But there is one segment of urban society which has been even harder hit by the pandemic, but one which has, for long, failed to attract either policy attention or the fancy of the chattering (and twittering) classes. I refer to the urban poor, who have always been second class citizens even amongst India’s oceans of poor when it comes to policy support, and who have, when the pandemic hit, once again fallen noiselessly through the cracks.

Just how badly have they been hit? When the pandemic struck last year, and lockdowns threw millions of Indians working in urban India out of work, more than an estimated 1.4 crore migrant workers walked to the only place where they could be assured of some sanctuary — their homes.

This time around the exodus has not been as severe — or as visible. Nevertheless, an estimated 23 crore people were pushed into poverty by the pandemic, according to a study (‘State of Working India 2021 – One year of Covid-19’) brought out by the Centre for Sustainable Employment, Azim Premji University.

The report pointed out that nearly half the salaried class was forced to shift to more informal work, more women lost jobs than men, and poorer households not only experienced higher income losses but were thrust deeper into debt by illness and job loss. And this was just the impact of the first wave. As of September-October 2020 (the time period when the study was conducted), one in five informal workers who had lost their jobs or livelihoods in the first lockdown was still out of work.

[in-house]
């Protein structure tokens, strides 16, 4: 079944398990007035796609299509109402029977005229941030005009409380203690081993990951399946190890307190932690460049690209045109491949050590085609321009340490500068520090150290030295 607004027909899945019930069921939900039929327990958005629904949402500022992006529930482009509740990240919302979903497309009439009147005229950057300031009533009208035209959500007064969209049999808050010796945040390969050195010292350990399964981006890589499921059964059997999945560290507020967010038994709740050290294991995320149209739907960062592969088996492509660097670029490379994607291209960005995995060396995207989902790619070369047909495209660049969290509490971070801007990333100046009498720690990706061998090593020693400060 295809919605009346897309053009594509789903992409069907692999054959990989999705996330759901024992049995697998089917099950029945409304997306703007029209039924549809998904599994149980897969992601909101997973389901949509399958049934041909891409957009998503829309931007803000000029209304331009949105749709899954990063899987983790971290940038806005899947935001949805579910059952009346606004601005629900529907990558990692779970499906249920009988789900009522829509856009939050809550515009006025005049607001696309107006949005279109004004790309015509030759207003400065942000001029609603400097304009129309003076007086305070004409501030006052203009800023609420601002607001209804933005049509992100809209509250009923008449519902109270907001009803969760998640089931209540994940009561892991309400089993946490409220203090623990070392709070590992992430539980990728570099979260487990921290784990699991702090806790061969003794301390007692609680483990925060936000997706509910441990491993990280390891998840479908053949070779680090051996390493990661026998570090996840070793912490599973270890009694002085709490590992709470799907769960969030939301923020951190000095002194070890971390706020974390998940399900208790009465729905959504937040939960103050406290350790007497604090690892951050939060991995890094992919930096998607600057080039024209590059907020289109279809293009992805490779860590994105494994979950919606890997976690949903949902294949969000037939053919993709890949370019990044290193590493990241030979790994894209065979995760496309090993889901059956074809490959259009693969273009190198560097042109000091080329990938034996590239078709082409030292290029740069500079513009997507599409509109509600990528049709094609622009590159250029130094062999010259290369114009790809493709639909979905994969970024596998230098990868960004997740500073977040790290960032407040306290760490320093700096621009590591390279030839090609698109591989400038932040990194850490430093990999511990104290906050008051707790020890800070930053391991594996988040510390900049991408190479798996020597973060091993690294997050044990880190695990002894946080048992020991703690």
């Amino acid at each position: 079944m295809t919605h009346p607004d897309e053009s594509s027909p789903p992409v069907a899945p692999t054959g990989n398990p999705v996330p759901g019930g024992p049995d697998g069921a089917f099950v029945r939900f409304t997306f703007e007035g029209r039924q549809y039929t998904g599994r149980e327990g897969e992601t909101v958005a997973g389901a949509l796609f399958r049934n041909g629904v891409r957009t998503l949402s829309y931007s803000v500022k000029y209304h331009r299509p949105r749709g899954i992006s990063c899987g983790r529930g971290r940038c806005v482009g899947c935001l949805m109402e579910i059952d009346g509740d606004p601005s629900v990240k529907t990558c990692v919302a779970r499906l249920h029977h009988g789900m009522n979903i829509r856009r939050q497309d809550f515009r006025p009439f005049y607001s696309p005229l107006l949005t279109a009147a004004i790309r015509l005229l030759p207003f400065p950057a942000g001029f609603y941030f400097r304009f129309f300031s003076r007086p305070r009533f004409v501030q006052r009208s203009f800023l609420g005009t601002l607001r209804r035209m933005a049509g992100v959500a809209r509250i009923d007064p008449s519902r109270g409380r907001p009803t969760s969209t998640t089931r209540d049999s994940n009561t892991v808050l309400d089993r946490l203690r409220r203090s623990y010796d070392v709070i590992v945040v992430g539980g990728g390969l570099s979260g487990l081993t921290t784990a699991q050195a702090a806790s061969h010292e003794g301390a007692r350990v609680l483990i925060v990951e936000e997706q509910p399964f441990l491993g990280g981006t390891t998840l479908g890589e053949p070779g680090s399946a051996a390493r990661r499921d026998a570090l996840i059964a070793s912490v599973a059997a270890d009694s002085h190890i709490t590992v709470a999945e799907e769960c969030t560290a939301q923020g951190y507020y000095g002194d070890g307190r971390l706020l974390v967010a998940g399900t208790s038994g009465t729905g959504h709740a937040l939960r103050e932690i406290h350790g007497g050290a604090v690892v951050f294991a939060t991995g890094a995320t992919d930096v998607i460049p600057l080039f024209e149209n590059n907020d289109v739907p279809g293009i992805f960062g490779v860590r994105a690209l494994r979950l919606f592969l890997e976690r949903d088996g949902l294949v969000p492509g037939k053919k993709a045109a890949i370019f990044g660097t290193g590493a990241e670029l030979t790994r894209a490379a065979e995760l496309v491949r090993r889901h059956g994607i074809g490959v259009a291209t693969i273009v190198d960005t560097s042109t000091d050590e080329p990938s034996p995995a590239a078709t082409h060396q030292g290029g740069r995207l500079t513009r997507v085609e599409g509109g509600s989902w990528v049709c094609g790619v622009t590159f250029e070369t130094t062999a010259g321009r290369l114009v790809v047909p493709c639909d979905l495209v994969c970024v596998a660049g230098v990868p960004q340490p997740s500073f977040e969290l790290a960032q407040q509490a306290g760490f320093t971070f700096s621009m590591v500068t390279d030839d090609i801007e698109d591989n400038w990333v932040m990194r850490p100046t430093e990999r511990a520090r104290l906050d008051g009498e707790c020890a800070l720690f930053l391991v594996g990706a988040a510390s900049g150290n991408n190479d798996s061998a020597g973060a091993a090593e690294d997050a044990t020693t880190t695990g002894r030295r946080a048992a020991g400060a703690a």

Crippling job losses

Cut to April 2021, and the surge of the second wave. According to an estimate by CMIE, a staggering 7.5 million people lost their jobs in the month of April alone. The national unemployment rate soared to almost 8 per cent as compared to 6.5 per cent in March, with urban unemployment at 9.78 per cent, that is close to one in 10 urban workers being unemployed. For the week ending May 23, according to CMIE data, urban unemployment has shot up to 17.41 per cent.

Even this may be an underestimate. While the employed/unemployed status does not capture disguised unemployment, underemployment or poor quality jobs, there has been a steady decline in the number of the working age population that is neither unemployed nor looking for work — in other words, it is simply not participating in the workforce because the jobs are not there.